John Mein regularly advertised in the Massachusetts Gazette in 1767. He also advertised in the Boston Evening-Post, the Boston-Gazette, and the Boston Post-Boy. With so many local publications carrying news and advertising to local consumers, he increased the likelihood that potential customers would be exposed to his advertisements.

The length of Mein’s advertisements may have also drawn attention. Shopkeepers frequently placed advertisements that extended half a column or more, but rarely did they exceed a single column. Mein, however, inserted advertisements that overflowed into second and sometimes even third columns. The variable length of his advertisements suggests that he may have submitted extensive sample advertisements to newspaper offices with an understanding that they would include as much as possible but truncate them to fit the space available. In such cases, printers and compositors would have played a role in editing advertising copy even though they were not responsible for generating it.

This particular advertisement may have also drawn attention because it covered almost the entire front page of the July 16 edition of the Massachusetts Gazette, almost squeezing out a notice for a “Variety of Millenary Goods” at the lower right. Its placement may seem strange considering the importance associated with front-page news in the twentieth and twenty-first centuries, but it also demonstrates the evolution in journalism practices and consumption practices. Neither publishers nor readers engaged with newspapers and their content in quite the same way in the eighteenth century that they have in time since then.

Early Americans expected (or at least would not have been surprised) to encounter major news stories nestled within the inner pages of any given issue. Taking into consideration the production of the July 16 edition helps to demonstrate what that was the case. A four-page issue, it resulted from printing two pages on each side of a broadsheet and then folding it in half. The first and fourth pages, comprised entirely of the masthead and advertisements the printer received well in advance (and most of them already set in type for previous issues), were printed first. Only after they dried were the second and third pages printed on the other side. In this case, those pages included the news content for the issue, including items dated the date before and the day of publication.

To modern eyes, John Mein’s (nearly) full-page advertisement on the front page of a newspaper may seem extraordinary. Its lengthy certainly merited notice in the eighteenth-century, but contemporary readers may not have been especially surprised by its placement. That it appeared on the front page just would not have resonated as being all that significant for readers accustomed to seeing advertising, rather than news, immediately under the masthead.

July 12

What was advertised in a colonial American newspaper 250 years ago this week?

Jul 12 - 7:9:1767 Massachusetts Gazette
Massachusetts Gazette (July 9, 1767).

“Ready for Sale, BY Jolley Allen.”

Regular readers of the Massachusetts Gazette may have been surprised when they glimpsed this notice for Jolley Allen’s “Shop about Midway between the Governor’s and the Town-House, and almost Opposite the Heart and Crown in Cornhill, BOSTON.” Allen regularly advertised in the Massachusetts Gazette. He also regularly advertised in the city’s other three newspapers, so the advertisements itself would not have caused surprise. No, that would have resulted from the design of the advertisement. It did not feature a border comprised of printing ornaments, a distinctive aspect of Allen’s advertising that had practically become his trademark in all of his notices, regardless of which newspaper published them. Allen had developed a consistent visual appearance for his advertisements, making them instantly recognizable. This advertisement, however, looked like so many others on the page. It lacked the most significant element that previously set Allen’s notices apart from others.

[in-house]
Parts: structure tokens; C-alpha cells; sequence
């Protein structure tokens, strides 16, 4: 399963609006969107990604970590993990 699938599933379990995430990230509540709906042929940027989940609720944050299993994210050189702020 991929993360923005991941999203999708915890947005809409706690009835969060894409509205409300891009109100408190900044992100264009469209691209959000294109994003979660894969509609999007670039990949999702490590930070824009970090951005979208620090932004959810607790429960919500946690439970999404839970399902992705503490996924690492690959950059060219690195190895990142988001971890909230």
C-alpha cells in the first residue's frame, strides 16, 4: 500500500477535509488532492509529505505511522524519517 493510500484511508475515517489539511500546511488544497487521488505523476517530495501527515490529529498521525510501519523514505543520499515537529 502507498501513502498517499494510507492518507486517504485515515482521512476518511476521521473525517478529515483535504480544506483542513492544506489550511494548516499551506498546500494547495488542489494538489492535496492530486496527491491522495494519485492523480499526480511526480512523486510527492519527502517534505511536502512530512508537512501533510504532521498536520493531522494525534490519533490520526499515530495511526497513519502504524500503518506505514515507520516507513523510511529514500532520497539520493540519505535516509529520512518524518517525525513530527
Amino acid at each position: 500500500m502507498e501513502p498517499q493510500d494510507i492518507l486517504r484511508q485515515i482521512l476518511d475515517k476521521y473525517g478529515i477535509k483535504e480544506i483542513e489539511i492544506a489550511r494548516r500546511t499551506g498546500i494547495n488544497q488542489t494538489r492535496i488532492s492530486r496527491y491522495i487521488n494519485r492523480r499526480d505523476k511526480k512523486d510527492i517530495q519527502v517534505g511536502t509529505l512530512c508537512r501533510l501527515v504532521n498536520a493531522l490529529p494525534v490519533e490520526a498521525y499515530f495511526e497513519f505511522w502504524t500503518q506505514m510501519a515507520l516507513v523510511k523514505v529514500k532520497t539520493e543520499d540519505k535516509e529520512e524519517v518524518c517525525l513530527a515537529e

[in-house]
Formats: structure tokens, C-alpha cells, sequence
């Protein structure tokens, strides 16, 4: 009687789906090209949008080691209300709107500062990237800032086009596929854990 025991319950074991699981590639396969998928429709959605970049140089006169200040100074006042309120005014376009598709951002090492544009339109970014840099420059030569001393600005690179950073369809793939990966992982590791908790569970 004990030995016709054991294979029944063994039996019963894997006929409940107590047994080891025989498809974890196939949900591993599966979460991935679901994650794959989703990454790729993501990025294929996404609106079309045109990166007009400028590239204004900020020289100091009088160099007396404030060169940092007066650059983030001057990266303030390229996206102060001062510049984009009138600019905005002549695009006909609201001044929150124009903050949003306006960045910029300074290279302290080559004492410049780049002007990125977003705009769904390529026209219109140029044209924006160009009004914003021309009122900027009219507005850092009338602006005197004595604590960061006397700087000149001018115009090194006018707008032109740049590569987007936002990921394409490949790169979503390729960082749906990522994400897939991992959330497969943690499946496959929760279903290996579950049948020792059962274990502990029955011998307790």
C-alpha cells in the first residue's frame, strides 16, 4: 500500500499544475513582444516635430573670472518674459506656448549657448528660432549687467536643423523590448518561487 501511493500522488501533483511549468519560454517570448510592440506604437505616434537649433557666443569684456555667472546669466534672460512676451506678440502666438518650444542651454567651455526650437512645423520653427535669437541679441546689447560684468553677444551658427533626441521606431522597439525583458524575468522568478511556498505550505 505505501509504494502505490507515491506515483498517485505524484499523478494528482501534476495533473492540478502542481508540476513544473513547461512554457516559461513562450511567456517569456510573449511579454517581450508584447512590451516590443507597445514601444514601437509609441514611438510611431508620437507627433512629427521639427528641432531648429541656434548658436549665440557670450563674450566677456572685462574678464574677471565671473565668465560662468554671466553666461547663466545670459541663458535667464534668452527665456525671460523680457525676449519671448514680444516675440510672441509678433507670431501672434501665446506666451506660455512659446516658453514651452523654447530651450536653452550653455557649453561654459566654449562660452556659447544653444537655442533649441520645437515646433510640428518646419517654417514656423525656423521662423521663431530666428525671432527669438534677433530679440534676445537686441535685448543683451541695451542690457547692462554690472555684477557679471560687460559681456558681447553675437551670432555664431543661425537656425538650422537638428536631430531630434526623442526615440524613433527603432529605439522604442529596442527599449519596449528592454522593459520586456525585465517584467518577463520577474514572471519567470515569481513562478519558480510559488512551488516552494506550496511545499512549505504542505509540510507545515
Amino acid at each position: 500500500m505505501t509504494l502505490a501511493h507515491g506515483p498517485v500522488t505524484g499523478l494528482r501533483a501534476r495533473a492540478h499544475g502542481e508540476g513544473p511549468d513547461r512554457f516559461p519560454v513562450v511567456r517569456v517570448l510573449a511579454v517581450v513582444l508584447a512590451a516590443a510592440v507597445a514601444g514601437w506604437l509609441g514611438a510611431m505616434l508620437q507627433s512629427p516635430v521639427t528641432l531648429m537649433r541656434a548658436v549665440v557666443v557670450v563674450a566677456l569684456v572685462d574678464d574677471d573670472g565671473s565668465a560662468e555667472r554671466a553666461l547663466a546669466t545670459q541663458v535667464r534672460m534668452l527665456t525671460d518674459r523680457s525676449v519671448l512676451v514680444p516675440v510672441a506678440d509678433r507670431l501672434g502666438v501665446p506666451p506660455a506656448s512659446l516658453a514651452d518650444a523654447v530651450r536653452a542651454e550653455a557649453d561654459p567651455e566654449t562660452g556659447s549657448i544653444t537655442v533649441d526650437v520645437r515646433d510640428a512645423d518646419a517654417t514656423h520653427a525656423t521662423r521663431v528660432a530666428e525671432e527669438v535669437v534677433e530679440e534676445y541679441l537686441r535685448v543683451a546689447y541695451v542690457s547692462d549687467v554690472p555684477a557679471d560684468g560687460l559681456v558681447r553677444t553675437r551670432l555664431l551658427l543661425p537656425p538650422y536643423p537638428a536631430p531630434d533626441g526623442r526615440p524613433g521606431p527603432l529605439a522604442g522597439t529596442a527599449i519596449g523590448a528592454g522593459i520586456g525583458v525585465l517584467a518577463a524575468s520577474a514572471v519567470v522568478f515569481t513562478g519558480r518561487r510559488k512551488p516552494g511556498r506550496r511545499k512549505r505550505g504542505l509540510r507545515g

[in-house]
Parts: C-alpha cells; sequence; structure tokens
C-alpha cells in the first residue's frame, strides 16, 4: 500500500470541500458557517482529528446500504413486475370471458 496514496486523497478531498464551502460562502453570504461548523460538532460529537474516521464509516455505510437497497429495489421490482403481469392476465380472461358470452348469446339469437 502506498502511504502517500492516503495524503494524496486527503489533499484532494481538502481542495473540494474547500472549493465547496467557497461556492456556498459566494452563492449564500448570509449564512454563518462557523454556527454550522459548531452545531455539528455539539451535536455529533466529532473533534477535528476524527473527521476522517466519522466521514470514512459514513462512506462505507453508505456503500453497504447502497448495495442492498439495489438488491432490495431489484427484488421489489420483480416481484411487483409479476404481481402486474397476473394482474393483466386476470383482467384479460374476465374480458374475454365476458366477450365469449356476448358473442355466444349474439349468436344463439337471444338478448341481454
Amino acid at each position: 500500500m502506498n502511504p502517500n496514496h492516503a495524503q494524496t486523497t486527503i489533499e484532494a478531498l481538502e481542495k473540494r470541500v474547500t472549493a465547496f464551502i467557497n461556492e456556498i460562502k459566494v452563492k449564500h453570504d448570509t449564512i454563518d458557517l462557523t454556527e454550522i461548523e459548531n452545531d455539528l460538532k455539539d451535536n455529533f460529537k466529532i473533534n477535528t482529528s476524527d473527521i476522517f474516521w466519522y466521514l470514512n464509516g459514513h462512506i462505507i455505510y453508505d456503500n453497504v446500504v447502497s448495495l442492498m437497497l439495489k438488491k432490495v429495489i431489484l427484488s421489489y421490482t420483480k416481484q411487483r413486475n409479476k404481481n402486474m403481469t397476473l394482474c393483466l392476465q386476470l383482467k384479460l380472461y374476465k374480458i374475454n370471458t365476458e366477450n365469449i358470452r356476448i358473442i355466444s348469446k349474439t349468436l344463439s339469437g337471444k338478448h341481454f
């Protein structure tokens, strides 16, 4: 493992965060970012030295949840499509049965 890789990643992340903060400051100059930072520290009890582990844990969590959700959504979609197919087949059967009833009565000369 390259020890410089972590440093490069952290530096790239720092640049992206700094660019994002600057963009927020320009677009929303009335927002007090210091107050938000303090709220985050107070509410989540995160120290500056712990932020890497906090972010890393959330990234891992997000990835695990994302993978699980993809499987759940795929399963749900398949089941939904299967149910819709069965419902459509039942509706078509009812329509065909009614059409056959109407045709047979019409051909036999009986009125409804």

Perhaps the printer made an error. Perhaps a new compositor now worked in the shop and set the type without realizing that Jolley’s advertisement was supposed to have a decorative border. After all, the shopkeeper seems to have consistently negotiated with the printers of all four of Boston’s newspapers to include that adornment. Perhaps he forgot to underscore this request when he submitted the copy for this advertisement.

Yet later in the week, the Boston Evening-Post, the Boston-Gazette, and the Boston Post-Boy all carried Allen’s newest advertisement. None of them enclosed his list of “English and India Goods” within any sort of border. While it was possible that one printing office overlooked this particular request, it seems unlikely that all four made the same mistake. Apparently Allen had not renewed his instructions concerning the graphic design of his advertisement. Why did he abandon a practice that made his advertisements so easily identifiable to readers and potential customers? Why did he eliminate the most innovative aspect of his advertising?   Even as eighteenth-century advertisers experimented with early forms of branding, they did not consistently adopt new methods, not realizing the value of cementing unique images of their business endeavors in the minds of consumers.